MS is the most common chronic neurological disease in young and middle-aged adults, affecting 2.5 million people worldwide. It is more prevalent in Northern Europe, Canada and Oceania and shows a female preponderance, with a female-to-male 2:1 ratio. MS is classified into three subtypes, namely relapsing–remitting MS (RRMS), primary progressive MS (PPMS) and secondary progressive MS (SPMS). RRMS, which accounts for 80% of the patients, presents at first with an acute episode affecting one or more sites, known as the clinically isolated syndrome (CIS). A second attack of demyelination occurring afterward is required to meet the diagnostic criteria for RRMS. Ultimately, around 65% of RRMS patients enter the SPMS phase, while in 20% the illness is progressive from onset, hence the characterization as PPMS .
The first therapeutic regimens that became available for MS were interferon-β and glatiramer acetate [2–4]. The FDA has currently licensed several immune disease-modifying therapies (DMTs), most of which have been validated in other autoimmune diseases as well. These include monoclonal antibodies, such as rituximab (anti-CD20)  and alemtuzumab (anti-CD52) [6, 7], and oral agents with immunomodulatory properties, such as fingolimod, dimethyl fumarate and teriflunomide [8–10]. Clinical trials testing anti-CD20-mediated depletion of peripheral B cells showed promising effects against the development of new central nervous system (CNS) lesions and relapses [11, 12]. Despite some efficacy of therapies, there are still unmet therapeutic needs in MS. Besides, current therapeutic agents are costly summing up to a total annual cost of approximately 15 billion euros for MS in Europe in 2010.
Environmental, genetic, epigenetic and immunological factors are implicated in the development of MS [13, 14]. Myelin-targeting autoreactive CD4(+) T cells that pass through a disrupted blood–brain barrier (BBB) and enter the CNS were initially considered the critical orchestrators in the pathogenesis of MS . Activated by microglia, astrocytes or other immune cells through HLA class II presentation of myelin antigens, CD4(+) T cells express different cytokines depending on their subset. Th1 and Th17 cells express pro-inflammatory cytokines, such as IFN-γ and IL-17, respectively, whereas Th2 and regulatory T cells (Tregs) produce anti-inflammatory cytokines, such as IL-10 [16–18]. Thus, the skewing toward Th1 and Th17 responses is responsible for the immune-mediated damage of myelin and axons .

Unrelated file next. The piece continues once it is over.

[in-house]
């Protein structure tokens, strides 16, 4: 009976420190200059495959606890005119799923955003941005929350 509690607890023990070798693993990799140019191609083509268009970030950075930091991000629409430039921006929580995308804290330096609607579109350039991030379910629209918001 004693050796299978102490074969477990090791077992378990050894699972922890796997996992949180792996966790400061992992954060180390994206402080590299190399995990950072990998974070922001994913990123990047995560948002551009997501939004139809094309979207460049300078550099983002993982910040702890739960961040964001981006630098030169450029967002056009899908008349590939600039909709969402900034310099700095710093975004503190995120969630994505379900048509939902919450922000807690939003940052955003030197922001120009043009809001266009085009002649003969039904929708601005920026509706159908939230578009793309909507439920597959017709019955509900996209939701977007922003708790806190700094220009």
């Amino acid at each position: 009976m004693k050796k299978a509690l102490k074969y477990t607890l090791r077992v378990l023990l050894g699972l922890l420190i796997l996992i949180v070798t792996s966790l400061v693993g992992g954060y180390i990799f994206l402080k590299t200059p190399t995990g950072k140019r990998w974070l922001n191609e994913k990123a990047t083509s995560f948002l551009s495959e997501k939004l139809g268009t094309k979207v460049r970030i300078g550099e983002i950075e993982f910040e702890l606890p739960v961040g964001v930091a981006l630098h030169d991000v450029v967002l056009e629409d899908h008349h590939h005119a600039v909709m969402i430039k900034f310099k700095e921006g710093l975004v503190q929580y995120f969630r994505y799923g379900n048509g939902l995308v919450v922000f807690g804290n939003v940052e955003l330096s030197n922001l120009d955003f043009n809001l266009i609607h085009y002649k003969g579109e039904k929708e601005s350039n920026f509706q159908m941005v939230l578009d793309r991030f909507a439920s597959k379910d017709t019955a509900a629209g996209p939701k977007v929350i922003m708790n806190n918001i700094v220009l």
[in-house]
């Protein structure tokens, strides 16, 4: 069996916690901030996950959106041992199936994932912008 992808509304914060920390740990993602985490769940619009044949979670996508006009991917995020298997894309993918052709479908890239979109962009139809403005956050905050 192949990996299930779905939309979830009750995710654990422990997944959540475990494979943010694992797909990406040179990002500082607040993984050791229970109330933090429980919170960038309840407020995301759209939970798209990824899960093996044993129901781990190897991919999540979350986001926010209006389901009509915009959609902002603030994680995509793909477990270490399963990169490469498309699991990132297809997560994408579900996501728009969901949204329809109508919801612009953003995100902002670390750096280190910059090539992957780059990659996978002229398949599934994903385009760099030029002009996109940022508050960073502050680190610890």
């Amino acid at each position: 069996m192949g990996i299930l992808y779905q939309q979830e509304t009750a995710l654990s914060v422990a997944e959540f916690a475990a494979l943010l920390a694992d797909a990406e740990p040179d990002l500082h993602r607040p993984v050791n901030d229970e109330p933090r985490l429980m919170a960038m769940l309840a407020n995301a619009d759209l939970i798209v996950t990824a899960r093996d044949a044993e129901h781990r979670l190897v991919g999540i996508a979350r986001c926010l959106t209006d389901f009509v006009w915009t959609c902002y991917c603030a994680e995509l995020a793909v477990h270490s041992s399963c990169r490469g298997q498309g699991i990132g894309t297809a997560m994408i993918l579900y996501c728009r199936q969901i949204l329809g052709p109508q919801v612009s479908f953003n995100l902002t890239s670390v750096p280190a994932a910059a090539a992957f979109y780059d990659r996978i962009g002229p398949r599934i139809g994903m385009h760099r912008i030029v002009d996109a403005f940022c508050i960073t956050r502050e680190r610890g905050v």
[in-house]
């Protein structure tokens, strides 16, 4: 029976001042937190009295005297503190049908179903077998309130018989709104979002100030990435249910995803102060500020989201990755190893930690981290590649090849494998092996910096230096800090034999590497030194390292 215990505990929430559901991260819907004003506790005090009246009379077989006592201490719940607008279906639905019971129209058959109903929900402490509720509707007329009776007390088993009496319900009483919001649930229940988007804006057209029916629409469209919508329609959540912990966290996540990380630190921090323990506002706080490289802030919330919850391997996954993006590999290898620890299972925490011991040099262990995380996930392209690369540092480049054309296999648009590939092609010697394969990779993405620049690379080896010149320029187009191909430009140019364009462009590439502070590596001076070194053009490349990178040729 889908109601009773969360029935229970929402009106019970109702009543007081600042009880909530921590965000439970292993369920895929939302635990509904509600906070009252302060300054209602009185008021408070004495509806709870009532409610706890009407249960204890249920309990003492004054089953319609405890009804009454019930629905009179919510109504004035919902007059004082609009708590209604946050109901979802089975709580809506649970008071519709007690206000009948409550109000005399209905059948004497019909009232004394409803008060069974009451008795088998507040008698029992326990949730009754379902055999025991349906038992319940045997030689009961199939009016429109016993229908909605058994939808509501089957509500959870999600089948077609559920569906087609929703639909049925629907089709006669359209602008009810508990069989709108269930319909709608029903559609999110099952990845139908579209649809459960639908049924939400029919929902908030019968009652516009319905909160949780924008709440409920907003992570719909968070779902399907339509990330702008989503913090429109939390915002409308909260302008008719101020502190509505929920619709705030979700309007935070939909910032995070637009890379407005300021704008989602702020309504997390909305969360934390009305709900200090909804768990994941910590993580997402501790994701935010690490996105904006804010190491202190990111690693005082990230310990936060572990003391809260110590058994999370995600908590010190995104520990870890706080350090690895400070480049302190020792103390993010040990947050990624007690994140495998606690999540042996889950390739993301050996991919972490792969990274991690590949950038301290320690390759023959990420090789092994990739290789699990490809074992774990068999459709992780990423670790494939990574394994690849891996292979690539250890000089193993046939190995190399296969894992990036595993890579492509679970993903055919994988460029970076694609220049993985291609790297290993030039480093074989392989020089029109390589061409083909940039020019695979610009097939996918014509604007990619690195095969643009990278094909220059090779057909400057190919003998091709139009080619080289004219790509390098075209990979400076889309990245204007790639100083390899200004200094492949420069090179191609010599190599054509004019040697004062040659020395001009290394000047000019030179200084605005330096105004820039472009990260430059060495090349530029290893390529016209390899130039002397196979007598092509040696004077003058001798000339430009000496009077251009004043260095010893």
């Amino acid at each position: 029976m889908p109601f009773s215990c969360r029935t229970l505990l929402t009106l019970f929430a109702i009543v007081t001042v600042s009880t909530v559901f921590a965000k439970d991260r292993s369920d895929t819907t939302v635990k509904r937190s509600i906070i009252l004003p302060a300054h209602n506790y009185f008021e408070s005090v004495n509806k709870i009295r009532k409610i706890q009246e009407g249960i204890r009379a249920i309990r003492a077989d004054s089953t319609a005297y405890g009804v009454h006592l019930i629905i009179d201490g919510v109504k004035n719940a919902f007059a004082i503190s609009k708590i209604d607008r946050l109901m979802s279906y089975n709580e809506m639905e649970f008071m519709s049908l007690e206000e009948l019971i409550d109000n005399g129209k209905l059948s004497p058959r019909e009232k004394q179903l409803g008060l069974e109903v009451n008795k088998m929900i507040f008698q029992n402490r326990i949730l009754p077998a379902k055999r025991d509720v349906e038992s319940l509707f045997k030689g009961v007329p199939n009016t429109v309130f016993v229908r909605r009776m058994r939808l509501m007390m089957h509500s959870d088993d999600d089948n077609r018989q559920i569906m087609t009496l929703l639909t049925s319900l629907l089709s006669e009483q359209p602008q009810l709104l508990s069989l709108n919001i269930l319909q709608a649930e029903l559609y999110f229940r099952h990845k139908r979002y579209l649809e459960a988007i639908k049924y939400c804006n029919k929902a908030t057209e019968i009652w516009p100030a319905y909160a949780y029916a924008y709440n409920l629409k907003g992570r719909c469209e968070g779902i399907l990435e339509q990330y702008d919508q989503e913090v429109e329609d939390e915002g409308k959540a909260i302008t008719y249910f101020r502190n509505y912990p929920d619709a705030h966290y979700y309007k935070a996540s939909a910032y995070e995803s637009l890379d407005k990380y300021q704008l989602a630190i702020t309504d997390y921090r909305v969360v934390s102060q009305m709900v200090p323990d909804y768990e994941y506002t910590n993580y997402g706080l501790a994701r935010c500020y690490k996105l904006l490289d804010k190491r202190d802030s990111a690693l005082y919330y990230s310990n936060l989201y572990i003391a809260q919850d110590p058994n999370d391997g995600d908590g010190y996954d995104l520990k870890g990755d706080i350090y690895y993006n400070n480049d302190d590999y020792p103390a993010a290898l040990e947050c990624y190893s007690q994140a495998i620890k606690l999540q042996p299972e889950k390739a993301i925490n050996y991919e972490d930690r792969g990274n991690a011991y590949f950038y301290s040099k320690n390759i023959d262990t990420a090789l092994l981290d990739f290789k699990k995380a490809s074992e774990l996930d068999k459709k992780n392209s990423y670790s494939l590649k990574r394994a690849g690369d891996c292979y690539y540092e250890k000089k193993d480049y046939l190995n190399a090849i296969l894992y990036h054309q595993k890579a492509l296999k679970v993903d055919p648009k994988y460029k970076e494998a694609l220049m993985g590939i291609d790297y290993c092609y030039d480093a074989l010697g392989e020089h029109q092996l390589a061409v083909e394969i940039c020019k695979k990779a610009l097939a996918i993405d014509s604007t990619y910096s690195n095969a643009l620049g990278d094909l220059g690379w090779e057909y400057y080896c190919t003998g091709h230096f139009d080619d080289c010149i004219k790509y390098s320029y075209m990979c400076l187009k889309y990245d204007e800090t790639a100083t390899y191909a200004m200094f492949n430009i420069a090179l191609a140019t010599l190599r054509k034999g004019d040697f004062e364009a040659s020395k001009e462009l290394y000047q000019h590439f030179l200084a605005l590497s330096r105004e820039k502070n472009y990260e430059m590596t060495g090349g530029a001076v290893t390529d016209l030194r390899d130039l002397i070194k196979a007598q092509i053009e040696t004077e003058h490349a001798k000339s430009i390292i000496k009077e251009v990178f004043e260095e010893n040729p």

The activation of CD4(+) T cells within the CNS leads to the recruitment of other inflammatory cells, such as B cells, which cross the BBB, undergo activation, antigen-driven affinity maturation and clonal expansion . In recent years, accumulated evidence emphasizes the role of B cells in the progression of MS [21, 22]. B cells are especially efficient in presenting antigens to CD4(+) T cells through HLA class II molecules . Apart from antigen presentation, B cells are also able to produce autoantibodies after differentiation to plasma cells. Autoantibodies are able to cause demyelination through antibody-dependent cellular cytotoxicity (ADCC) and complement activation. Lastly, B cells are able to express pro-inflammatory cytokines, such as IL-6, IFN-γ and TNFα, known to be implicated in MS [24–26]. In particular, RRMS patients were found to have elevated peripheral expression of IFN-γ, interleukin (IL) 1-beta (IL1B), IL-7, IL-10, IL12A, IL-15, IL-23, IL-27, lymphotoxin-alpha (LTA) and lymphotoxin-beta (LTB) . Τhe main sources of pro-inflammatory cytokines within PBMCs were T- and B cells, whereas monocytes were the most noticeable source of immunoregulatory cytokines . Hence, the inflammatory reaction of T, B and other immune cells leads to demyelinated lesions throughout the CNS . Interestingly, healthy individuals also possess autoreactive T cells at lower frequencies, a finding which signifies that their presence is not enough per se for disease induction . Thus, healthy individuals are likely to maintain regulatory mechanisms that keep these autoreactive T cells under control. Emerging evidence suggests that both Tregs and Bregs play a major role in this ‘safeguard’ process.